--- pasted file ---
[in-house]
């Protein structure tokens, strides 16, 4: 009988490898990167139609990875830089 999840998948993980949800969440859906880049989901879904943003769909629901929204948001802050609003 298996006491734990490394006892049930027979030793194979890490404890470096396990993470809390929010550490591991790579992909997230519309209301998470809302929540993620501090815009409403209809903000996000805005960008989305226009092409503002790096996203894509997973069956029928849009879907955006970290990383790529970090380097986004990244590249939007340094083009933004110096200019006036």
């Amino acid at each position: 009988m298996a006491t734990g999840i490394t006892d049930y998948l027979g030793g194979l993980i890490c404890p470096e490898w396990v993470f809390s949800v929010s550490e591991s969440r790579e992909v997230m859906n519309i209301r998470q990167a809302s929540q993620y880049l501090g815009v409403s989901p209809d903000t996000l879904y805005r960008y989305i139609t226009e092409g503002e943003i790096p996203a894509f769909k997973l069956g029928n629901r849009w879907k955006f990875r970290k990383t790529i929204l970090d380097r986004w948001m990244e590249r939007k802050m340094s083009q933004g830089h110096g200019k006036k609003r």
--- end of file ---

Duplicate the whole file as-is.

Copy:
[in-house]
């Protein structure tokens, strides 16, 4: 009988490898990167139609990875830089 999840998948993980949800969440859906880049989901879904943003769909629901929204948001802050609003 298996006491734990490394006892049930027979030793194979890490404890470096396990993470809390929010550490591991790579992909997230519309209301998470809302929540993620501090815009409403209809903000996000805005960008989305226009092409503002790096996203894509997973069956029928849009879907955006970290990383790529970090380097986004990244590249939007340094083009933004110096200019006036």
């Amino acid at each position: 009988m298996a006491t734990g999840i490394t006892d049930y998948l027979g030793g194979l993980i890490c404890p470096e490898w396990v993470f809390s949800v929010s550490e591991s969440r790579e992909v997230m859906n519309i209301r998470q990167a809302s929540q993620y880049l501090g815009v409403s989901p209809d903000t996000l879904y805005r960008y989305i139609t226009e092409g503002e943003i790096p996203a894509f769909k997973l069956g029928n629901r849009w879907k955006f990875r970290k990383t790529i929204l970090d380097r986004w948001m990244e590249r939007k802050m340094s083009q933004g830089h110096g200019k006036k609003r």